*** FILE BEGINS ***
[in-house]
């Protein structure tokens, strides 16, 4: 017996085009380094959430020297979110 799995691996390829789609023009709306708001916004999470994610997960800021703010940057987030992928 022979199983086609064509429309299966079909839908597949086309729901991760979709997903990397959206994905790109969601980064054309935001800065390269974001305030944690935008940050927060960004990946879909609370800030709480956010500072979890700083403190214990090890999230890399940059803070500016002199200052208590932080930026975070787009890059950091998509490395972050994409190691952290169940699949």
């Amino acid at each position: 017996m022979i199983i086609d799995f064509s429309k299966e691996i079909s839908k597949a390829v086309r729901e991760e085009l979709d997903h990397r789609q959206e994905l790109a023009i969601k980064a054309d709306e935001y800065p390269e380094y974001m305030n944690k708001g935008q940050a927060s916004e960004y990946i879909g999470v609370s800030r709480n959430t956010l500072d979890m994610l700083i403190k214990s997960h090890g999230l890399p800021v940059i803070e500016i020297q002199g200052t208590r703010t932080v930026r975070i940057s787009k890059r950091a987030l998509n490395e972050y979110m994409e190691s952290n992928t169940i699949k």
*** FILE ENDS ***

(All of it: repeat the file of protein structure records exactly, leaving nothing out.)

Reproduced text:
[in-house]
């Protein structure tokens, strides 16, 4: 017996085009380094959430020297979110 799995691996390829789609023009709306708001916004999470994610997960800021703010940057987030992928 022979199983086609064509429309299966079909839908597949086309729901991760979709997903990397959206994905790109969601980064054309935001800065390269974001305030944690935008940050927060960004990946879909609370800030709480956010500072979890700083403190214990090890999230890399940059803070500016002199200052208590932080930026975070787009890059950091998509490395972050994409190691952290169940699949």
């Amino acid at each position: 017996m022979i199983i086609d799995f064509s429309k299966e691996i079909s839908k597949a390829v086309r729901e991760e085009l979709d997903h990397r789609q959206e994905l790109a023009i969601k980064a054309d709306e935001y800065p390269e380094y974001m305030n944690k708001g935008q940050a927060s916004e960004y990946i879909g999470v609370s800030r709480n959430t956010l500072d979890m994610l700083i403190k214990s997960h090890g999230l890399p800021v940059i803070e500016i020297q002199g200052t208590r703010t932080v930026r975070i940057s787009k890059r950091a987030l998509n490395e972050y979110m994409e190691s952290n992928t169940i699949k």